The first step in the evaluation process is to schedule a parent meeting where background information can be obtained (i.e., developmental history, family history, history of the specific behaviors or school struggles that are of concern, etc). At the end of this meeting, the specific tests necessary to address all of the concerns will be determined. The specific tests and number of tests chosen are based on what questions are to be answered through the evaluation. This is referred to as a “process” evaluation because there is no pre-set standard battery of tests that is given in all cases; the assessment battery is tailored to each individual child and it is adjusted accordingly in light of any unexpected findings that turn up along the way. The testing process itself typically takes 1-3 visits, depending on the complexity of the issues and comprehensiveness of the evaluation. Once the testing is complete, the results are then compiled in a report and a “review” session is scheduled with parents in order to go over the report. The most comprehensive report includes all pertinent background information, test scores, interpretation of the findings, recommendations, and resources. This is done in great detail so that parents will be able to understand all information contained in the report and be able to advocate successfully on behalf of their child. The evaluation is considered to be of little help if parents leave this meeting without a specific plan or direction in which to proceed. In some cases, more than one session following the review meeting is necessary, particularly if there is too much information to process and cover in one appointment.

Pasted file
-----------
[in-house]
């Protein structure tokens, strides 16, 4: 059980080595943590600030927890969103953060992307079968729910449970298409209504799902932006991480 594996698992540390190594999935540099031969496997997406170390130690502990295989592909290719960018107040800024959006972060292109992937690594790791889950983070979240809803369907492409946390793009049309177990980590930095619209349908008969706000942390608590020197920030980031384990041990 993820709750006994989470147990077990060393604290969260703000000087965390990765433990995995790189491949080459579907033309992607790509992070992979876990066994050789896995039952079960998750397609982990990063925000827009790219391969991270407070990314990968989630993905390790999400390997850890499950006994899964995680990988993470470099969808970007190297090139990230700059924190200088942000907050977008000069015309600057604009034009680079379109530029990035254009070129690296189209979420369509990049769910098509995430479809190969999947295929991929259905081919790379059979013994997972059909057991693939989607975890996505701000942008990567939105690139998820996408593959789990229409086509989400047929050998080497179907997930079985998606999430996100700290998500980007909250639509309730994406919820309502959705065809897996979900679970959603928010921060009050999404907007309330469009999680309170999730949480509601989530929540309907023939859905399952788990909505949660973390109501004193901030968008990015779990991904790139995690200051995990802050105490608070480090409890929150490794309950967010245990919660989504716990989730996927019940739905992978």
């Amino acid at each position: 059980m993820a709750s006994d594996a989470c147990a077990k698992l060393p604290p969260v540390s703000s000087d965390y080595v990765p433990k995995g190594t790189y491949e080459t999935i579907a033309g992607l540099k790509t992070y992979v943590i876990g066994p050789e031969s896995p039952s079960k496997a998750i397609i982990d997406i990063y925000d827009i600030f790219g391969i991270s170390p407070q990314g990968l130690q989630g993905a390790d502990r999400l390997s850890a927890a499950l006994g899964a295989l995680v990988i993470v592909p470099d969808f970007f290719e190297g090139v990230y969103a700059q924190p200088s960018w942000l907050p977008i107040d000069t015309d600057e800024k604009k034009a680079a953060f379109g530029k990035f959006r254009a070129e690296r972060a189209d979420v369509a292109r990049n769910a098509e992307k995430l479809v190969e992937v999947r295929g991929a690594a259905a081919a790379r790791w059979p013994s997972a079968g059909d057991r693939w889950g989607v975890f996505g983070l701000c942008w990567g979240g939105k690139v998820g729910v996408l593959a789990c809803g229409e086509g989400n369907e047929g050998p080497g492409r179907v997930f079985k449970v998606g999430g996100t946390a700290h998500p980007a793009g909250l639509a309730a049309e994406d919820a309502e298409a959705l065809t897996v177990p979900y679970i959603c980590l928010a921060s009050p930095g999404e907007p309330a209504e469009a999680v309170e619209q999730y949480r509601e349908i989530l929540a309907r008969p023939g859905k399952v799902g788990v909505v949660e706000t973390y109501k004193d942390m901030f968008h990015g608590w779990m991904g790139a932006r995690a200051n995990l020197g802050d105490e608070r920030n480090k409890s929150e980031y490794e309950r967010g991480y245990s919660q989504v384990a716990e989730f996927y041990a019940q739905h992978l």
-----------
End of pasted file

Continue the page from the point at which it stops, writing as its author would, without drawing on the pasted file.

It is not uncommon for an adult who suspects a learning disability or other undiagnosed problem to seek evaluation services. It can provide great relief to know what is behind the difficulties one has experienced in the past and/or experiences on an ongoing basis. In addition, in many cases, something can be done to remedy the problem.